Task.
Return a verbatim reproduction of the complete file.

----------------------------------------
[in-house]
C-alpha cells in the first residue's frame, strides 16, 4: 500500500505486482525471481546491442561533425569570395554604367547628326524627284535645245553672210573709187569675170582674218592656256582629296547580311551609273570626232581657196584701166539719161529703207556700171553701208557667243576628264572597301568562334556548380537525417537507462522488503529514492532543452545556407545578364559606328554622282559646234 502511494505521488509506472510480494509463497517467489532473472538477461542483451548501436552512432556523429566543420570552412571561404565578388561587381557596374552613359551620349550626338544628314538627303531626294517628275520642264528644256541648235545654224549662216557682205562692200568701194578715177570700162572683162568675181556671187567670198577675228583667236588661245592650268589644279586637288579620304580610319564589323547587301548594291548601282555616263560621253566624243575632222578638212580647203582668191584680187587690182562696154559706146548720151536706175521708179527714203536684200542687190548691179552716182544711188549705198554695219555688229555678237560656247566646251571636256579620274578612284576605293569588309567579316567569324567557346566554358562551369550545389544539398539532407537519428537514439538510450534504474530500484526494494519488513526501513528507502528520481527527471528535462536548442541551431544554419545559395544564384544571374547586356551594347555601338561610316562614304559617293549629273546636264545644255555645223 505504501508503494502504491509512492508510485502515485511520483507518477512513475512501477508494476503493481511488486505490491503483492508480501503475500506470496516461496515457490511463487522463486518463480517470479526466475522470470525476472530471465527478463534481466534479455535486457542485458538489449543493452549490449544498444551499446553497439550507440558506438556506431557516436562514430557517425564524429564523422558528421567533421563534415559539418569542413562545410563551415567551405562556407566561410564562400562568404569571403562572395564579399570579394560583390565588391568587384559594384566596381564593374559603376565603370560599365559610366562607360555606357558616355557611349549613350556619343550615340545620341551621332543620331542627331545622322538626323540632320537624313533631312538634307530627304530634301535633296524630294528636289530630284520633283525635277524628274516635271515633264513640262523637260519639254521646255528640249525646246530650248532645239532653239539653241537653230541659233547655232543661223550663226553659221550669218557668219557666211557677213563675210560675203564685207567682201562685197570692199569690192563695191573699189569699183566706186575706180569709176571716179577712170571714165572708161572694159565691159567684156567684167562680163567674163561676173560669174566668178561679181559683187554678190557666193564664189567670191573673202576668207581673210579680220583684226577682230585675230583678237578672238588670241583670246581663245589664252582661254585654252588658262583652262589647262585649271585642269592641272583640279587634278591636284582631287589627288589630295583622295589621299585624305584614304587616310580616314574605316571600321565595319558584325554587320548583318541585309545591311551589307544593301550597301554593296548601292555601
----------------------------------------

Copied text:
[in-house]
C-alpha cells in the first residue's frame, strides 16, 4: 500500500505486482525471481546491442561533425569570395554604367547628326524627284535645245553672210573709187569675170582674218592656256582629296547580311551609273570626232581657196584701166539719161529703207556700171553701208557667243576628264572597301568562334556548380537525417537507462522488503529514492532543452545556407545578364559606328554622282559646234 502511494505521488509506472510480494509463497517467489532473472538477461542483451548501436552512432556523429566543420570552412571561404565578388561587381557596374552613359551620349550626338544628314538627303531626294517628275520642264528644256541648235545654224549662216557682205562692200568701194578715177570700162572683162568675181556671187567670198577675228583667236588661245592650268589644279586637288579620304580610319564589323547587301548594291548601282555616263560621253566624243575632222578638212580647203582668191584680187587690182562696154559706146548720151536706175521708179527714203536684200542687190548691179552716182544711188549705198554695219555688229555678237560656247566646251571636256579620274578612284576605293569588309567579316567569324567557346566554358562551369550545389544539398539532407537519428537514439538510450534504474530500484526494494519488513526501513528507502528520481527527471528535462536548442541551431544554419545559395544564384544571374547586356551594347555601338561610316562614304559617293549629273546636264545644255555645223 505504501508503494502504491509512492508510485502515485511520483507518477512513475512501477508494476503493481511488486505490491503483492508480501503475500506470496516461496515457490511463487522463486518463480517470479526466475522470470525476472530471465527478463534481466534479455535486457542485458538489449543493452549490449544498444551499446553497439550507440558506438556506431557516436562514430557517425564524429564523422558528421567533421563534415559539418569542413562545410563551415567551405562556407566561410564562400562568404569571403562572395564579399570579394560583390565588391568587384559594384566596381564593374559603376565603370560599365559610366562607360555606357558616355557611349549613350556619343550615340545620341551621332543620331542627331545622322538626323540632320537624313533631312538634307530627304530634301535633296524630294528636289530630284520633283525635277524628274516635271515633264513640262523637260519639254521646255528640249525646246530650248532645239532653239539653241537653230541659233547655232543661223550663226553659221550669218557668219557666211557677213563675210560675203564685207567682201562685197570692199569690192563695191573699189569699183566706186575706180569709176571716179577712170571714165572708161572694159565691159567684156567684167562680163567674163561676173560669174566668178561679181559683187554678190557666193564664189567670191573673202576668207581673210579680220583684226577682230585675230583678237578672238588670241583670246581663245589664252582661254585654252588658262583652262589647262585649271585642269592641272583640279587634278591636284582631287589627288589630295583622295589621299585624305584614304587616310580616314574605316571600321565595319558584325554587320548583318541585309545591311551589307544593301550597301554593296548601292555601